Here at PCTELA, we are intentional about providing relevant information, resources, and inspiration for educators as they pour into the lives of students in their classrooms. We are committed to sharing not only innovative teaching methods and literacy resources, but also to connecting our membership to what is going on in the field of education. Legislation modifying the educational practices we live by is constantly occurring while new legislation is introduced regularly on the local, state, and national levels. New laws and regulations require us to expand our role as educators to include advocacy for our students and our profession. With this being said, PCTELA will be featuring a monthly blog post to highlight trending issues related to teacher advocacy.
This month’s advocacy spotlight is on the Every Student Succeeds Act.
A Brief Overview
After years of planning and consideration, the Every Student Succeeds Act (ESSA) was a strongly supported bipartisan law signed by President Obama on December 10, 2015. The ESSA overturned the No Child Left Behind Act (NCLB), reauthorizing the longstanding Elementary and Secondary Education Act (ESEA) of 1965. ESEA was passed as a civil rights law that provided educational funding to states to ensure that every student had access to a quality education.
The primary goal of NCLB, signed into law in 2002, was to make every student proficient in reading and math by the end of the 2013-14 school year, regardless of socioeconomic status, ethnicity, or physical disability. Each year, schools had to provide proof of adequate yearly progress via standardized testing scores. If all students, despite demographic differences, did not meet target test scores, schools were sanctioned by the federal government. Towards the end of this act, Obama granted waivers from the penalties of NCLB to states that promised to adopt new academic standards, most frequently Common Core Standards.
Dedicated to improving upon the original provisions of ESEA, the Obama administration enacted the ESSA to provide flexibility for states from the prescriptive measures of NCLB and to refocus the nation’s attention on adequately preparing students for college and career. While states must still be committed to reporting achievement gaps, school districts now have more freedom in how they address and remedy these gaps in student achievement. This shift of control from the federal to the state governments reversed the trend of federal expansion of power in educational policy for the first time since the 1980s.
Major Educational Policy Modifications made by ESSA
- States are still required to test students on math and English every year in the third through eighth grades and once in high school and on science once in elementary, middle, and high schools. However, states may choose when they will administer these tests and can shape the format of the assessments.
- States must still report the test results, breaking out scores by demographic groups.
- In addition to standardized test scores, other methods may be used to measure student achievement. All of these measurements will be used to consider progress towards state-determined goals.
- The U.S. Dept. of Education must stay neutral regarding state adoption of Common Core Standards. States are allowed, but not required, to adopt Common Core Standards.
- It is at the states’ discretion to determine accountability goals for progress in student achievement, but they must submit these plans to the U.S. Dept. of Education for approval.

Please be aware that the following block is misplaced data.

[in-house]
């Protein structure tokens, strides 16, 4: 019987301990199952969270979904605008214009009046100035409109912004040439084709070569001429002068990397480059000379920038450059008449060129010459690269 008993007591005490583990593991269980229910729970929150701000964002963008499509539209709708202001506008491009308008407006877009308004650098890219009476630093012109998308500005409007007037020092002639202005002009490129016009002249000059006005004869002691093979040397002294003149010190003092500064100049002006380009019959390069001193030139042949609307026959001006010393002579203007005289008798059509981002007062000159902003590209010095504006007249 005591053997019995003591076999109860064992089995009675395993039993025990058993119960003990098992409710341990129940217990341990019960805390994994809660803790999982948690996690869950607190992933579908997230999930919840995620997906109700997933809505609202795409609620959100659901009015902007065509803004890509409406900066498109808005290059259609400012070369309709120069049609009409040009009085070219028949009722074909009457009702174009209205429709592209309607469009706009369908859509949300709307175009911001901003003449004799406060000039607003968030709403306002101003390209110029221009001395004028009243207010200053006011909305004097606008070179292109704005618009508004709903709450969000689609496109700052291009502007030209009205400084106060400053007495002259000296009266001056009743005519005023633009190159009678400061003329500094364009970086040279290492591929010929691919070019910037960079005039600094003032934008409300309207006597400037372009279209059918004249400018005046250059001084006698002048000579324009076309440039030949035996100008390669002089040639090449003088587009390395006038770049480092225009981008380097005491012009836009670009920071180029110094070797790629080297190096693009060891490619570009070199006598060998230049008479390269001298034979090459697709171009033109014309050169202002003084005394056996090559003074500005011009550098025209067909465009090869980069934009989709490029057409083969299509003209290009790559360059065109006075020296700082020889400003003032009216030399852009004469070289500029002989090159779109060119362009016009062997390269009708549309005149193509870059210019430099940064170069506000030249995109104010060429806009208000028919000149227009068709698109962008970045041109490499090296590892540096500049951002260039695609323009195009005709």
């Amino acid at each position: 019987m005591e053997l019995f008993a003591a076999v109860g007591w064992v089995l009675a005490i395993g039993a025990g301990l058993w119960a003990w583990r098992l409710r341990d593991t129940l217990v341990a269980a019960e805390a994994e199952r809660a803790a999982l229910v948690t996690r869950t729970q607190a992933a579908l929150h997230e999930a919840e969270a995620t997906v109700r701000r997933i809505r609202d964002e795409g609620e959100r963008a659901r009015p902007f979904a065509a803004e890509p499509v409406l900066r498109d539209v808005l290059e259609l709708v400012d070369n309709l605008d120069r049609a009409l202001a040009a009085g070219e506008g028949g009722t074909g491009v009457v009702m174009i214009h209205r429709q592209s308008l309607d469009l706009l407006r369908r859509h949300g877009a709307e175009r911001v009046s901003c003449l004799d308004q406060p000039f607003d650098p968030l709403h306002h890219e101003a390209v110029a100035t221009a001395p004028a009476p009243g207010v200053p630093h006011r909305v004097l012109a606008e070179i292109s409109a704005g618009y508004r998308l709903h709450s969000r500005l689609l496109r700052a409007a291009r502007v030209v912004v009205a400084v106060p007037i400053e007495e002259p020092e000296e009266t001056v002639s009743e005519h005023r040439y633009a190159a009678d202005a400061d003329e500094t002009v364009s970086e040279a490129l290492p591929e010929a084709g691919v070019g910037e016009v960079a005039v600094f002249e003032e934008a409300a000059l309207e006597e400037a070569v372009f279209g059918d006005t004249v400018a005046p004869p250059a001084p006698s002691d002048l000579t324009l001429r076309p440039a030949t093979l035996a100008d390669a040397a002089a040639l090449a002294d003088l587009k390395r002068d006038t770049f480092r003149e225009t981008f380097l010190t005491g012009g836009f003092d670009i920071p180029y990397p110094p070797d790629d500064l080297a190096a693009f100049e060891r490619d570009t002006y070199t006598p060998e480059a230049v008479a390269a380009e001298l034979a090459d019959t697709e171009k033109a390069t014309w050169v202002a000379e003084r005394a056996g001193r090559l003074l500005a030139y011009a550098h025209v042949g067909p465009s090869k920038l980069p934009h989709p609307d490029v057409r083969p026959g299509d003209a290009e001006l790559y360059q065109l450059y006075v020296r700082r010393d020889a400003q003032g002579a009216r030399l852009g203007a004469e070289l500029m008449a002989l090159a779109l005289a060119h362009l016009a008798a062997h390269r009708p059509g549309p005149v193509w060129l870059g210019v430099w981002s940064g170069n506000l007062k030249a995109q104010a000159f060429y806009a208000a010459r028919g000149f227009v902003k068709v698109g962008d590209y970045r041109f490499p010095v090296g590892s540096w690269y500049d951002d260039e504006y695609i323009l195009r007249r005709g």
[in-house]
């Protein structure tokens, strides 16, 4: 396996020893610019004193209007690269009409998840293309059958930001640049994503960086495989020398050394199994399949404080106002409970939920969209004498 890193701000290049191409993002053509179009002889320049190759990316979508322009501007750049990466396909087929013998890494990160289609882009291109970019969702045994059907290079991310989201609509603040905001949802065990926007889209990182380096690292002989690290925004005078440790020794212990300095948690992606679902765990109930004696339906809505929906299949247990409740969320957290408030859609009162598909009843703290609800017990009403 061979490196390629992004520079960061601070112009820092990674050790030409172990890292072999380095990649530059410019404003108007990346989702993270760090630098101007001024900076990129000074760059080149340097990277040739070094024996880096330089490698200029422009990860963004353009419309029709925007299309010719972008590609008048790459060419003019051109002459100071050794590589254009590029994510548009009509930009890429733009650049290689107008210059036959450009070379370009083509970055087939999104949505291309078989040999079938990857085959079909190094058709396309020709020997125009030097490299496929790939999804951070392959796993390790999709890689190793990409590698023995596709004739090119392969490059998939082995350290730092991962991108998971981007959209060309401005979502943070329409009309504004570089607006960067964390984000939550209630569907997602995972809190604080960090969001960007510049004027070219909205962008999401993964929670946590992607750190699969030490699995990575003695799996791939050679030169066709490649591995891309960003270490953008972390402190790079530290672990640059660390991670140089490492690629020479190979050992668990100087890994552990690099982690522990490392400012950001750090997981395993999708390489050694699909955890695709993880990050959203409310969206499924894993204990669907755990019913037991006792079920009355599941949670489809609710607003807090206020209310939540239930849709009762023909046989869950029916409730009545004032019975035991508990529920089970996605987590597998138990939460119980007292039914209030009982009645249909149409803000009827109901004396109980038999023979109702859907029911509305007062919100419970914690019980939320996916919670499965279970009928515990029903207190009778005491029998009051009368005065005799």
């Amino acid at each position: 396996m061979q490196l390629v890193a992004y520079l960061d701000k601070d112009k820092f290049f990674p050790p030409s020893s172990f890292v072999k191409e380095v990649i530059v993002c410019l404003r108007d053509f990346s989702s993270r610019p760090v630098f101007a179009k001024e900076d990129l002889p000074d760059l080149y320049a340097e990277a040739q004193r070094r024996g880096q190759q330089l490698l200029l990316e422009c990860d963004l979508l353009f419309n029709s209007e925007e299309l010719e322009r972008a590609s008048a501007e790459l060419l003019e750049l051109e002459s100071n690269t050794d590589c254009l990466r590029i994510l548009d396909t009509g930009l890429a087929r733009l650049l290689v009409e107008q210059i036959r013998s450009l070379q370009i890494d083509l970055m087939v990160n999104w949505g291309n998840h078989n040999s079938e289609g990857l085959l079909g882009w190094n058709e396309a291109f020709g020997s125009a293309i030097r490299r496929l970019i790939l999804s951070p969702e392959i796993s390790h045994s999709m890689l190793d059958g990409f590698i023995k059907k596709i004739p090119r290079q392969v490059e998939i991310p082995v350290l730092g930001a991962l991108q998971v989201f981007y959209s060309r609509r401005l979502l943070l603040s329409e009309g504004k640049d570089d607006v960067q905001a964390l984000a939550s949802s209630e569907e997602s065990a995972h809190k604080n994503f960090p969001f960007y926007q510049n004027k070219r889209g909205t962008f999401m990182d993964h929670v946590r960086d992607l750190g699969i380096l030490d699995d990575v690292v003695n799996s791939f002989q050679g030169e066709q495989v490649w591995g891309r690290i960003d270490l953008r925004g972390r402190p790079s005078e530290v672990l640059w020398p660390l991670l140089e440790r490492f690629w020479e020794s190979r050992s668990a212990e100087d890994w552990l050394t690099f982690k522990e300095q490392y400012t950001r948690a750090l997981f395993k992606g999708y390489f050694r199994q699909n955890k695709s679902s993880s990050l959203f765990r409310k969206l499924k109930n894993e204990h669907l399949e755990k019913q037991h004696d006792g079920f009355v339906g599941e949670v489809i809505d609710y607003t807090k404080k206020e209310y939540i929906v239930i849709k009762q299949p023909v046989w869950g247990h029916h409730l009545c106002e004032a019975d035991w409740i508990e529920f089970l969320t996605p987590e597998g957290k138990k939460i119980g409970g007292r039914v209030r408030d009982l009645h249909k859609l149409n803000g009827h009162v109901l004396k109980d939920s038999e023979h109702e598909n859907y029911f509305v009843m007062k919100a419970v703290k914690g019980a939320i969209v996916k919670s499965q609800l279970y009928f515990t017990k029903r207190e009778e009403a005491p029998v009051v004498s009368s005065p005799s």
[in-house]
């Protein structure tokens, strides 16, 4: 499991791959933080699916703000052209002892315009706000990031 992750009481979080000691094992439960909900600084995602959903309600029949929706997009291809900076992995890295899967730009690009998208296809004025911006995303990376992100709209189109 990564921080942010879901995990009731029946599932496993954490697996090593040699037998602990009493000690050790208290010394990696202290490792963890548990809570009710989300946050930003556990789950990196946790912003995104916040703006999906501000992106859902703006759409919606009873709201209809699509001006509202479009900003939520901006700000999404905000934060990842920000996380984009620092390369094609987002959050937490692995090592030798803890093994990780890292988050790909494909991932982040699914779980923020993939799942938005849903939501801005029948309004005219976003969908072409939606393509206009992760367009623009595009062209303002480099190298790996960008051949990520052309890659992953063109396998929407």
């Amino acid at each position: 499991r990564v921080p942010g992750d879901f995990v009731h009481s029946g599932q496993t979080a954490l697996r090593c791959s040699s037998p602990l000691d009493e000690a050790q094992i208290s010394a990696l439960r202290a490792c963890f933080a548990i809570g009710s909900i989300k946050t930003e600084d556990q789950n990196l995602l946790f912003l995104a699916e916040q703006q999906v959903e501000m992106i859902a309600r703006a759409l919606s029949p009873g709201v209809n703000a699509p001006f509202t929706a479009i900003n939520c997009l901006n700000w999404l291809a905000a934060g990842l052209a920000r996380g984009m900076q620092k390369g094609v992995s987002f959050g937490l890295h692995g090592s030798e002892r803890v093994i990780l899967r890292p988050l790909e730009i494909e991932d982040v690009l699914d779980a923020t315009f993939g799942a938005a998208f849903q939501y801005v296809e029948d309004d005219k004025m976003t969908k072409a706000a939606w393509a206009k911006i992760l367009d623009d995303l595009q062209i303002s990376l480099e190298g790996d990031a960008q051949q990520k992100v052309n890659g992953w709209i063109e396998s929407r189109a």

- ESSA is very specific on what situations require intervention. Schools that require intervention are those which:
- Score at the bottom 5% of assessment scores for that state
- Graduate less than 67% of students
- Demographic subgroups underperform consistently
- ESSA is NOT specific on what constitutes intervention. Instead of providing all schools with the same prescribed list of penalties for failure to meet yearly progress goals, the state governments will be responsible to determine what intervention will look like.
- ESSA expands access to preschool by providing $250 million in annual funding towards early childhood education
For more on the comparison of NCLB and ESSA, click here.
The ESSA will be in effect starting in the 2016-2017 school year. It is up to educators who are in the classroom on a daily basis to advocate for equitable and beneficial application of ESSA in their perspective states. To discuss your opinions on the implications of ESSA (ie: how state funds should be directed, what accountability plans should look like, what alternative methods can be used to measure student achievement), you may utilize the following communication information provided by NCTE:
- Visit your legislators in their home offices in your district or in Washington D.C.
- Contact elected officials by phone or by mail
- Speak out to the media and general public
If you are interested in staying up to date with changes in national education legislation, you can sign up for email updates from the U.S. Dept. of Education here.
President Obama’s Remarks on the Transition from NCLB to ESSA
“The goals of No Child Left Behind, the predecessor of this law, were the right ones: High standards. Accountability. Closing the achievement gap. Making sure that every child was learning, not just some. But in practice, it often fell short. It didn’t always consider the specific needs of each community. It led to too much testing during classroom time. It often forced schools and school districts into cookie-cutter reforms that didn’t always produce the kinds of results that we wanted to see. And that’s okay — sometimes reform efforts require you try something, it doesn’t work, you learn some lessons, and you make modifications.”
To read the rest of Obama’s speech during the signing of ESSA, click here.
Written by: Christie Stelljes